Review for Murder at Hatfield House

Murder at Hatfield House by Amanda Carmack

Genre – Historical fiction, Mystery

Series – First book in the Elizabethan Mysteries

Rating – PG – for Mild language and violence

Synopsis –

Kate and her father are the musicians for princess Elizabeth who is quietly residing at Hatfield house after her sister’s ascension to the throne. Yet, trouble is brewing when a courier from the Queen suddenly appears with a dead servant. He demands to search the premise in search of banned religious materials. Kate’s life becomes difficult, but Elizabeth trusts Kate to find out who killed the servant. Will Kate be able to figure out what is going on before it is too late?

My Thoughts –

Hmm. What to say about this book??!! I cannot say that I really liked this book; however there were some good parts to it. I enjoyed the whole history behind princess Elizabeth and Lady Jane Grey as it had been a while since I had read about this time period. So it was nice to step back in and learn a little bit about the political upheaval of this time. The author also does a decent job of characterizing Elizabeth and Anthony.

Nevertheless I do have a couple quibbles. First, the writing style. The majority of the language in the book is very modern, and didn’t feel right for England in 1558. I get that writing in older English can be tricky to write, but I feel like the author could have tried to add some phrases used back in that time period to make it less modern sounding.

Secondly, I do not like the main character. Maybe that is just me, but she felt like every other heroine in a cozy mystery. Nothing really stood her apart for me. I wanted to like Kate, but I just couldn’t.

There were several good things about Murder at Hatfield House. It held by attention enough that I cruised through this novel in a little over a day. The plot moved along at a decent pace, and there were some good themes like kindness and standing up for what is right. I enjoyed the descriptions of how Protestantism was changing England politically and how it varied from Catholicism. The mystery started out quite interesting, but began to wobble by the end. The conclusion confused me a bit, and overall the book was fairly clean which I appreciated.

Language – Infrequent mild language, with a couple exclamations of “God’s wounds” or other similar phrases.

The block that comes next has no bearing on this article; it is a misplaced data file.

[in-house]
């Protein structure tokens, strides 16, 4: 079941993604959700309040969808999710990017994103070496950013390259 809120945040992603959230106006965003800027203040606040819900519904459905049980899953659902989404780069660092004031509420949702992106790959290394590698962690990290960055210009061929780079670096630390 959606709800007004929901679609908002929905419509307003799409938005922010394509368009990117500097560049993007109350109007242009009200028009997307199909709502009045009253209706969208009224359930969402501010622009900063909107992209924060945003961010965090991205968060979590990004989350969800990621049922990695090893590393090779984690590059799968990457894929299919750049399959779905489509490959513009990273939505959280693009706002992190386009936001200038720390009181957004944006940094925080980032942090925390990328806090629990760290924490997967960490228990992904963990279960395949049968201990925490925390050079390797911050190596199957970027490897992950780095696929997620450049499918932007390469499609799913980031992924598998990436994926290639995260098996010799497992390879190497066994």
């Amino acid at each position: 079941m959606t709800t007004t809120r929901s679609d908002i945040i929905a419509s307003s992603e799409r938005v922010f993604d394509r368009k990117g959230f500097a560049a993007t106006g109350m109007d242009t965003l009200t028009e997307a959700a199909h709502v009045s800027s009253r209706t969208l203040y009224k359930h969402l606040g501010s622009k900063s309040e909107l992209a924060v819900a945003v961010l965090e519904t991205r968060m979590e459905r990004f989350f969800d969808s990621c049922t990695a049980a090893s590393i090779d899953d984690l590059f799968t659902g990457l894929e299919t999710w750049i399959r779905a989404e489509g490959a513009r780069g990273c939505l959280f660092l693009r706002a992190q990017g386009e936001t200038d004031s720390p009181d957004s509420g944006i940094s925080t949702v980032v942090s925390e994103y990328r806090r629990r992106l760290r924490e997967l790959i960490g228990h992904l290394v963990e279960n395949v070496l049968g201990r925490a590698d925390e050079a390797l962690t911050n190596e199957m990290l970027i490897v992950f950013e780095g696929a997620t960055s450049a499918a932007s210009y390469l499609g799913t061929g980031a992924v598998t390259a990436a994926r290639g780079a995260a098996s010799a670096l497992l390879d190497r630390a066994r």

Violence – Overall, pretty mild. Several characters are killed by arrows. A few mentions of blood either on clothes or the ground. A character gets shoved and left in a locked room.

Innuendo – Two kisses on the hand (pretty common for back then) and a bit about developing feelings for character.

Conclusion –

Carmack wrote about an interesting time in history, and there is lots to learn from it. There were a few characters that I liked, but most felt flat to me. This novel would make for a nice beach read when you want something light and breezy. Murder at Hatfield House is aimed more at YA age range as main character is 18. Give this a go if you enjoy the Elizabethan era, or are looking for a new cozy series.

Cannot wait to hear how you all are doing!! Do you enjoy cozy mysteries? How is your June going? What Have you been reading lately?

Anna

Review for Murder on the Flying Scotsman

Murder on the Flying Scotsman by Carola Dunn

Genre – Mystery, 1930’s England

Rating – I would say in between a PG and PG-13. For mild language and intense moments

Series – Fourth in the Daisy Dalrymple Mysteries

Summery –

Daisty Dalrymple is on her way to visit another home for her Town and Country articles. She is on a train when she finds the Chief Inspector’s daughter, Belinda, who ran away from home. Daisy invites Belinda to join her until can call the child’s grandmother. Meanwhile, a large family has also boarded the train, and they bicker and argue most of the trip. What will Daisy do when Belinda becomes a witness to a crime?

My Thoughts –

Goodness, this was an exciting read!! So far, this was the best of the Daisy Dalrymple series. The plot flowed nicely, and kept moving. Instead of taking place at a mansion, this one takes place on a train. Yes, it is a little reminiscent of Murder on the Orient Express, but also completely unique. It honestly took me a while to figure out who the suspect was which was a nice change.

The thing that stood out to me was the characters. We knew several of the characters from the previous three books. I loved the interaction between Daisy and Belinda as they finally got to have some bonding time. It was also fun to see another side of Chief Inspector Alec Fletcher. I loved how he wanted to keep his daughter safe, but also solve the murder. Daisy and Alec together is also kinda cute. Their relationship is a slow one, which is nice compared to so many books/movies.

Negative Content

Violence – Only a little violence in this book which was a nice relief. A couple characters stumble upon a dead victim. The murder happens off the page so that you know it happened, but do not actually see if happen. A character stumbles into some bushes and gets scratched. Several characters get scratched. Also mentions of suffocation

Language – Not much, an occasional word mostly just words you would find in a PG movie

Innuendo – Two kisses both brief. One scene where Daisy is grateful a child is there or she would have done something that she would have regretted.

Conclusion –

This is nice cozy that you could read on a rainy day. There is a great cast of characters from the mysterious Indian doctor to the lovable Belinda. I loved having it set on a train which set the stage for whole book. So far, this is my favorite in this particular series. It was a nice, light read. Age range would probably be teen on up.

Have you read this book or the series? What are your thoughts?

Anna